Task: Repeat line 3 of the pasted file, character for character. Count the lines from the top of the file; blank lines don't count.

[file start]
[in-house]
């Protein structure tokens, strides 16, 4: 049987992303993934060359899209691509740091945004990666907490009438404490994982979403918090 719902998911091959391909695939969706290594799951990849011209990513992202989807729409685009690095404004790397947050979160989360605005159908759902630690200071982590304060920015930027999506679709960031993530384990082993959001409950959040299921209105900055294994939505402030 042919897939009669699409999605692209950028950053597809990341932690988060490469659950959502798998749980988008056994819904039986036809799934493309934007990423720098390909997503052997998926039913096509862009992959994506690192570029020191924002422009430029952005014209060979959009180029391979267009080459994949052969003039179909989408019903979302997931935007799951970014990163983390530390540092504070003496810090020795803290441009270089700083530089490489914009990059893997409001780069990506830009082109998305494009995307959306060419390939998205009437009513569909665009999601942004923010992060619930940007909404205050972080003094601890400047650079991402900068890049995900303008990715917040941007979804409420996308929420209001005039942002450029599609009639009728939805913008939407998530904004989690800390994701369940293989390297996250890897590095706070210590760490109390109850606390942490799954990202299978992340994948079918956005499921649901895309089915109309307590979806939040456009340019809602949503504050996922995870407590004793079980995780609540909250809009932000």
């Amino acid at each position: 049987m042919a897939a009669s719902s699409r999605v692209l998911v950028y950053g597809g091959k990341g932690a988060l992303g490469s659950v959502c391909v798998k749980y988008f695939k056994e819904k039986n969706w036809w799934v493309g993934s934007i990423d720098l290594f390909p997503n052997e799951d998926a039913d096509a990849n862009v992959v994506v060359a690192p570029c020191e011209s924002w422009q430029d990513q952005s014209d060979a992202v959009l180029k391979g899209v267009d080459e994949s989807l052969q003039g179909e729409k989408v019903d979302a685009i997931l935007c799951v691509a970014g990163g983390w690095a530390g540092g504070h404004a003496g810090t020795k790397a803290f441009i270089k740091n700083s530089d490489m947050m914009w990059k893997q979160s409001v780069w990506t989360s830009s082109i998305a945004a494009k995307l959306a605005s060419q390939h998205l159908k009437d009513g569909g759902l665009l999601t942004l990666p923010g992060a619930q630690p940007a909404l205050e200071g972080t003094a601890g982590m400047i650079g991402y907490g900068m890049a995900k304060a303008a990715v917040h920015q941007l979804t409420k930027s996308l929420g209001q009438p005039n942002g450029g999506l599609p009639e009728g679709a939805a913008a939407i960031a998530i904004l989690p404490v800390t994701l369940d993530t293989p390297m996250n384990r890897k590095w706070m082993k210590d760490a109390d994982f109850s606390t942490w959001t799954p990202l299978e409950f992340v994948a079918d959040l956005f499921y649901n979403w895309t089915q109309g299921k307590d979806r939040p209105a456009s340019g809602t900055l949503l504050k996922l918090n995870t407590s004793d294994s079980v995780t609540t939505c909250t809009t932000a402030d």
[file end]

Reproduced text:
């Amino acid at each position: 049987m042919a897939a009669s719902s699409r999605v692209l998911v950028y950053g597809g091959k990341g932690a988060l992303g490469s659950v959502c391909v798998k749980y988008f695939k056994e819904k039986n969706w036809w799934v493309g993934s934007i990423d720098l290594f390909p997503n052997e799951d998926a039913d096509a990849n862009v992959v994506v060359a690192p570029c020191e011209s924002w422009q430029d990513q952005s014209d060979a992202v959009l180029k391979g899209v267009d080459e994949s989807l052969q003039g179909e729409k989408v019903d979302a685009i997931l935007c799951v691509a970014g990163g983390w690095a530390g540092g504070h404004a003496g810090t020795k790397a803290f441009i270089k740091n700083s530089d490489m947050m914009w990059k893997q979160s409001v780069w990506t989360s830009s082109i998305a945004a494009k995307l959306a605005s060419q390939h998205l159908k009437d009513g569909g759902l665009l999601t942004l990666p923010g992060a619930q630690p940007a909404l205050e200071g972080t003094a601890g982590m400047i650079g991402y907490g900068m890049a995900k304060a303008a990715v917040h920015q941007l979804t409420k930027s996308l929420g209001q009438p005039n942002g450029g999506l599609p009639e009728g679709a939805a913008a939407i960031a998530i904004l989690p404490v800390t994701l369940d993530t293989p390297m996250n384990r890897k590095w706070m082993k210590d760490a109390d994982f109850s606390t942490w959001t799954p990202l299978e409950f992340v994948a079918d959040l956005f499921y649901n979403w895309t089915q109309g299921k307590d979806r939040p209105a456009s340019g809602t900055l949503l504050k996922l918090n995870t407590s004793d294994s079980v995780t609540t939505c909250t809009t932000a402030d």